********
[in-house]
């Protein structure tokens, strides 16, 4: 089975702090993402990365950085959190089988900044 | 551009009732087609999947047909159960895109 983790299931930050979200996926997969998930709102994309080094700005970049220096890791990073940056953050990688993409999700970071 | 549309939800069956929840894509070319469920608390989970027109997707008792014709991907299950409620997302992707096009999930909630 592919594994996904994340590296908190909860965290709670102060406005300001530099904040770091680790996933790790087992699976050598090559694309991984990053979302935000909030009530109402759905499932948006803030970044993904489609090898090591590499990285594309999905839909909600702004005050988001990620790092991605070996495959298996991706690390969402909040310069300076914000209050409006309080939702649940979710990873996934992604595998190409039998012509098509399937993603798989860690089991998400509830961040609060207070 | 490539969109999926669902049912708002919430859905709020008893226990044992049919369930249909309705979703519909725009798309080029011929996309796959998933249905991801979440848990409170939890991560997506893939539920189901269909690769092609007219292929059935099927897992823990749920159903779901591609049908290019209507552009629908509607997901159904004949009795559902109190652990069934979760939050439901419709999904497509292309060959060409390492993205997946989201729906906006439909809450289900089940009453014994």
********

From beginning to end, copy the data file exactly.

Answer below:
[in-house]
């Protein structure tokens, strides 16, 4: 089975702090993402990365950085959190089988900044 | 551009009732087609999947047909159960895109 983790299931930050979200996926997969998930709102994309080094700005970049220096890791990073940056953050990688993409999700970071 | 549309939800069956929840894509070319469920608390989970027109997707008792014709991907299950409620997302992707096009999930909630 592919594994996904994340590296908190909860965290709670102060406005300001530099904040770091680790996933790790087992699976050598090559694309991984990053979302935000909030009530109402759905499932948006803030970044993904489609090898090591590499990285594309999905839909909600702004005050988001990620790092991605070996495959298996991706690390969402909040310069300076914000209050409006309080939702649940979710990873996934992604595998190409039998012509098509399937993603798989860690089991998400509830961040609060207070 | 490539969109999926669902049912708002919430859905709020008893226990044992049919369930249909309705979703519909725009798309080029011929996309796959998933249905991801979440848990409170939890991560997506893939539920189901269909690769092609007219292929059935099927897992823990749920159903779901591609049908290019209507552009629908509607997901159904004949009795559902109190652990069934979760939050439901419709999904497509292309060959060409390492993205997946989201729906906006439909809450289900089940009453014994």